Toronto mayoral candidate Bailao promises cell service on TTC if elected

After more violence on the TTC, mayoral candidate Ana Bailao says, if elected, she will cancel $30 million dollars worth of city cell phone contracts with Bell, Rogers, and Telus, if they continue to refuse coverage underground. Tina Yazdani reports.

By Lucas Casaletto

Former Toronto city councillor and mayoral candidate Ana Bailão says she will push city cell phone contracts with major Canadian telecom companies to offer reliable mobile service on the TTC if elected in June.

Underground cell service in Toronto is still widely unavailable despite the infrastructure being in place since 2015. Bailão, who announced her intention to run as mayor of Toronto two weeks ago, says commuters and transit riders need cell service now.

“City contracts with the three major telcos [Bell, Telus and Rogers] come to over $30 million in business,” Bailão said in a statement on Thursday.

“This morning, council will consider a request to the TTC to use reserve funds to address safety. While this is a necessary measure, there is more that can be done. We need mobile service across our transit system, and we needed it yesterday. TTC riders shouldn’t have to hold their breath and wait for their train to go above ground to use TTC safety apps and text-a-tip lines.”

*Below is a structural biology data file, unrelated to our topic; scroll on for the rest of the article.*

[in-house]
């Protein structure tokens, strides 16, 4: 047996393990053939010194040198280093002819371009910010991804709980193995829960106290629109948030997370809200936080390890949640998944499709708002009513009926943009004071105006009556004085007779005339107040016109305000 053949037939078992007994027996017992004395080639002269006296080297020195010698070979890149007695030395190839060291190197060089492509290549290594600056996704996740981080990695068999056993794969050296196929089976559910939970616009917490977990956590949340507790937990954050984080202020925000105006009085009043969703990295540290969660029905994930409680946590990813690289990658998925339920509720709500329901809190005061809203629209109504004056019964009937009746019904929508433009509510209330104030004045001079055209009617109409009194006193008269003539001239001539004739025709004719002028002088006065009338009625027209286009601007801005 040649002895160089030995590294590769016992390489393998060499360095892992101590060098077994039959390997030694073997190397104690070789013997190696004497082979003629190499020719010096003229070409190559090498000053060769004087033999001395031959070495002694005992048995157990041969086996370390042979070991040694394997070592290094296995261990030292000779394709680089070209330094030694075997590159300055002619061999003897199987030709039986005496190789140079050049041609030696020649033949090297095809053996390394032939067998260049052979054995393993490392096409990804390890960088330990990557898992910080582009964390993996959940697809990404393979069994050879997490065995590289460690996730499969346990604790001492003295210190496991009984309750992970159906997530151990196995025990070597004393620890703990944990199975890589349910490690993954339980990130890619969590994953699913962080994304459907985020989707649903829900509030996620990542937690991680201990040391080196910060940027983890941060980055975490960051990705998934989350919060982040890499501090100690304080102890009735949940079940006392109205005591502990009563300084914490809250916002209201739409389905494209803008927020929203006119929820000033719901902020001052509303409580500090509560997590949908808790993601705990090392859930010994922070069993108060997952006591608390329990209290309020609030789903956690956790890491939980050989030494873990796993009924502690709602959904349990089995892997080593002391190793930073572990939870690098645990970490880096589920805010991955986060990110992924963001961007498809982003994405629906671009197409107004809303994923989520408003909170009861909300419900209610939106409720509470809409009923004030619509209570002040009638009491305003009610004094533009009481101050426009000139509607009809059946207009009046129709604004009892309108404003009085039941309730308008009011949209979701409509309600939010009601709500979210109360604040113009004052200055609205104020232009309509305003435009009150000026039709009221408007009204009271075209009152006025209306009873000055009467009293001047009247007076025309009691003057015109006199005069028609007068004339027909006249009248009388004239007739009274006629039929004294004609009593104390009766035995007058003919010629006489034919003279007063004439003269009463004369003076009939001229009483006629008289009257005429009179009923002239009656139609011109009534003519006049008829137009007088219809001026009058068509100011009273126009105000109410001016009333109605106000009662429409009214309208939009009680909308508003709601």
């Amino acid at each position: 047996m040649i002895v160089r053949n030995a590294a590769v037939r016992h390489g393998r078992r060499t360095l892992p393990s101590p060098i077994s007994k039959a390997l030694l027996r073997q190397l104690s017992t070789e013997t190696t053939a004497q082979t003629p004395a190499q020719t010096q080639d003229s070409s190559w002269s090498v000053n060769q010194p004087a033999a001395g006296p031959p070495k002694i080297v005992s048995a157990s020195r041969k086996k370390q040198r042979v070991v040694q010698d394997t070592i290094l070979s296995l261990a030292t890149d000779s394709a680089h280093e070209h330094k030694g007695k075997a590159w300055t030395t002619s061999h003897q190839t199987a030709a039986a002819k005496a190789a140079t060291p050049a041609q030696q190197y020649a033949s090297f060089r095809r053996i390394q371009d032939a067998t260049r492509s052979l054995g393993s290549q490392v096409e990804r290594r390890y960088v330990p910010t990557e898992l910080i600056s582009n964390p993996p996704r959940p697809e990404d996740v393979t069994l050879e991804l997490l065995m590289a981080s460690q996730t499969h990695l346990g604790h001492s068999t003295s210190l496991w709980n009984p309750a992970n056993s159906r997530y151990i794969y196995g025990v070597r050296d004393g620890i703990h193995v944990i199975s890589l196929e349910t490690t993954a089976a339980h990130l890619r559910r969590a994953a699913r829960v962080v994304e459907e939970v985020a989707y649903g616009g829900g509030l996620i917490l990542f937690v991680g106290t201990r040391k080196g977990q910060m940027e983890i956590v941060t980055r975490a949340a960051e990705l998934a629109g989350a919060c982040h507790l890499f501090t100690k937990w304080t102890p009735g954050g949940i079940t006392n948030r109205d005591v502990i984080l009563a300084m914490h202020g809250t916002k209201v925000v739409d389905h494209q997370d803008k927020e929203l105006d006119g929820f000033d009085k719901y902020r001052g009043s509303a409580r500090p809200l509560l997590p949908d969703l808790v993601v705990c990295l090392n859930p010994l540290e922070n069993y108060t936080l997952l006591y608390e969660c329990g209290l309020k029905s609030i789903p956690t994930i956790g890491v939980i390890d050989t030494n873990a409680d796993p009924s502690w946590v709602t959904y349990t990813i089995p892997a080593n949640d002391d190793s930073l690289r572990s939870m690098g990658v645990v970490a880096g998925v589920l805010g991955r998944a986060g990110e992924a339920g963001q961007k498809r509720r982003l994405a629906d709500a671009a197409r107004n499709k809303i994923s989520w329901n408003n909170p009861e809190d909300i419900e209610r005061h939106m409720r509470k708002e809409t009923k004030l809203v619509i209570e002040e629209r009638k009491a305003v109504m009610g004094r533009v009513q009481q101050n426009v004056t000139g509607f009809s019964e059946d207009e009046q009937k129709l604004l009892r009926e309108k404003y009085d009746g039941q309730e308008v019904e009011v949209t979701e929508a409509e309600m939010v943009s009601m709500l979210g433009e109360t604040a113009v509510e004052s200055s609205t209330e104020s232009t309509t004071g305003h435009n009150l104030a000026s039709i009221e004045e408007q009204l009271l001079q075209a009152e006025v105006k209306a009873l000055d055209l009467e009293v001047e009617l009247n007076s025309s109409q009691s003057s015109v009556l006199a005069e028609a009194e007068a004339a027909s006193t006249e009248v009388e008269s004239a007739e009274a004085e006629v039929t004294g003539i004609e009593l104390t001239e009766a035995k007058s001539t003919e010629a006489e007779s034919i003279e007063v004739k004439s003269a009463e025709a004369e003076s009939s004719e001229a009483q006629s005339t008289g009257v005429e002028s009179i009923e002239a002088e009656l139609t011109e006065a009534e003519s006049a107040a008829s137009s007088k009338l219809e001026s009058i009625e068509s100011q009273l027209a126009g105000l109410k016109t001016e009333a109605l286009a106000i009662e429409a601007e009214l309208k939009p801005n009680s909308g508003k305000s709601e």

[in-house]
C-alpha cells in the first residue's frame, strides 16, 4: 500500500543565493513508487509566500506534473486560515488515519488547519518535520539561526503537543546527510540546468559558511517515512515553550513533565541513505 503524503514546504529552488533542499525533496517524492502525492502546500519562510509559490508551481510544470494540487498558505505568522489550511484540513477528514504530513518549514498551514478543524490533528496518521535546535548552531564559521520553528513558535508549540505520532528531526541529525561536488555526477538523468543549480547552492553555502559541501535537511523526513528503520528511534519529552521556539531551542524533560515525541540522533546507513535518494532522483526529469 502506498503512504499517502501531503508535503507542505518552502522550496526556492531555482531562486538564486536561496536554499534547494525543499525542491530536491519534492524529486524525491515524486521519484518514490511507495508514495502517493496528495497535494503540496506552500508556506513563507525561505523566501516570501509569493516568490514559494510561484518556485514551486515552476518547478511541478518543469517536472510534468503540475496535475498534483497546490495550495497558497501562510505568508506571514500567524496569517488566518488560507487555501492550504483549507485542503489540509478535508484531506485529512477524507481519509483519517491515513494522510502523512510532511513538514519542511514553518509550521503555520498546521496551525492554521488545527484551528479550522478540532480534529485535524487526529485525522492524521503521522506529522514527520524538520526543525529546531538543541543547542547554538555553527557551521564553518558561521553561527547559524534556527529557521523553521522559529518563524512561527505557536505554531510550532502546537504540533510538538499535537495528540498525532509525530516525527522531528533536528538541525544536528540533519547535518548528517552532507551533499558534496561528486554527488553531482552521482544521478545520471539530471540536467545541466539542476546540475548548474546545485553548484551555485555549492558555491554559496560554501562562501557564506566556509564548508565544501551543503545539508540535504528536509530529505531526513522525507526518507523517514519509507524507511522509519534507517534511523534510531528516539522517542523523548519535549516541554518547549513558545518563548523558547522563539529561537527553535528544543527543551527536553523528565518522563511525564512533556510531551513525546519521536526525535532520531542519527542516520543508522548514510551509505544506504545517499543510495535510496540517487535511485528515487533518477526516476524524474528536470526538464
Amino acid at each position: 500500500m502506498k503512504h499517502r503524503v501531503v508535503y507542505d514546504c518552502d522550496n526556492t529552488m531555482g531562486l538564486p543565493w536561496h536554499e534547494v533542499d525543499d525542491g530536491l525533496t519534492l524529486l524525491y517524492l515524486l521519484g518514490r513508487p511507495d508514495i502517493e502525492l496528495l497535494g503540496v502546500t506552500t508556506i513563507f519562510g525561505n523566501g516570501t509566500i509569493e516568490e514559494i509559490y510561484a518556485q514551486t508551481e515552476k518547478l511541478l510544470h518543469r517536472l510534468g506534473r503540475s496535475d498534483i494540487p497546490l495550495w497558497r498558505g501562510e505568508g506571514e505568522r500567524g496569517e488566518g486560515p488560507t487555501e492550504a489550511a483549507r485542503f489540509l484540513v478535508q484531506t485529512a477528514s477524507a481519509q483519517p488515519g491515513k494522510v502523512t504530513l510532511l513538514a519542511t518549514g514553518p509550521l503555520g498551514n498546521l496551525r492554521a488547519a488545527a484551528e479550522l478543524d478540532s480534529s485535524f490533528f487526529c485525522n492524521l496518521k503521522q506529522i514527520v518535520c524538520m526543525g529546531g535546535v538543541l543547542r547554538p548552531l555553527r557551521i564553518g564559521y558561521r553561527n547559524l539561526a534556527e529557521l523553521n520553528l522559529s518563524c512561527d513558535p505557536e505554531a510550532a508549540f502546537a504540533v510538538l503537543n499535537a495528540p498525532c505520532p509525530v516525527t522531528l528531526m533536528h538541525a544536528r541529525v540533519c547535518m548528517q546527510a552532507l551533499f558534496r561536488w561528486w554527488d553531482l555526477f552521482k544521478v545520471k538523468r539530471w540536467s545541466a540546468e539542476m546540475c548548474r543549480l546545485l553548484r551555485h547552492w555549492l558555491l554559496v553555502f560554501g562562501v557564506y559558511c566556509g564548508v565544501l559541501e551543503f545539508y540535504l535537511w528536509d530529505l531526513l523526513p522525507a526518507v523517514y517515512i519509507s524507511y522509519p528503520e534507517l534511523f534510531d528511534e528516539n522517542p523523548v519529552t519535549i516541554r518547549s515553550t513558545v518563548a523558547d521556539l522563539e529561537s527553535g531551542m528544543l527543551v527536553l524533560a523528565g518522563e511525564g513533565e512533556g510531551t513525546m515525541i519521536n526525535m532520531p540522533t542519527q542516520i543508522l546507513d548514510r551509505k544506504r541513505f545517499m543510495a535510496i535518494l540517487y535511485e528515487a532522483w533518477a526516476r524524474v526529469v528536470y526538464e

RELATED: TTC increases outreach as expert calls for guaranteed income in response to violence

All 75 subway stations and tunnel portions are equipped with talk, text, and data technology. Freedom Mobile is the only current carrier that has agreed to the licensing terms to provide customers with service underground.

None of the other major telecommunications companies, including Bell, Rogers and Telus, have signed on to provide service.

Calls for underground cell service have been made after a disturbing rise in violent attacks involving the TTC, including stabbings, armed robberies and assaults. Most recently, 16-year-old Gabriel Magalhaes was fatally stabbed in an unprovoked attack at Keele Subway Station.

“The issue we are seeing on the TTC are public safety issues. If Rogers is seriously ‘committed to being part of the solution,’ they will take action today,” Bailão continued. “Telecom companies don’t get to decide if there’s mobile service on the TTC; elected officials do.”

Earlier this month, the TTC introduced a texting service “SMS text a tip” for riders to report safety concerns and submit details and images. TTC riders can also use the SafeTTC app, free on iOS and Android devices.

In addition to public transit, Bailão has said if she’s elected, she will try to make the province responsible for the Gardiner Expressway and Don Valley Parkway (DVP), freeing up money to address Toronto’s housing issues.

“I’m very passionate about my values and what I believe, and I’m very passionate about the city. I’m very passionate about delivering better services and more affordability for Toronto,” Bailão said. “And so I’m ready to fight for that and the residents of Toronto.”

Ontario Liberal MPP Mitzie Hunter and Toronto councillor Brad Bradford are the most recent candidates to announce a run for Toronto’s mayor. They and Bailão add their names to a list of stated contenders, including Coun. Josh Matlow, former police chief Mark Saunders and Gil Peñalosa, who came second to Tory in the last mayoral race.

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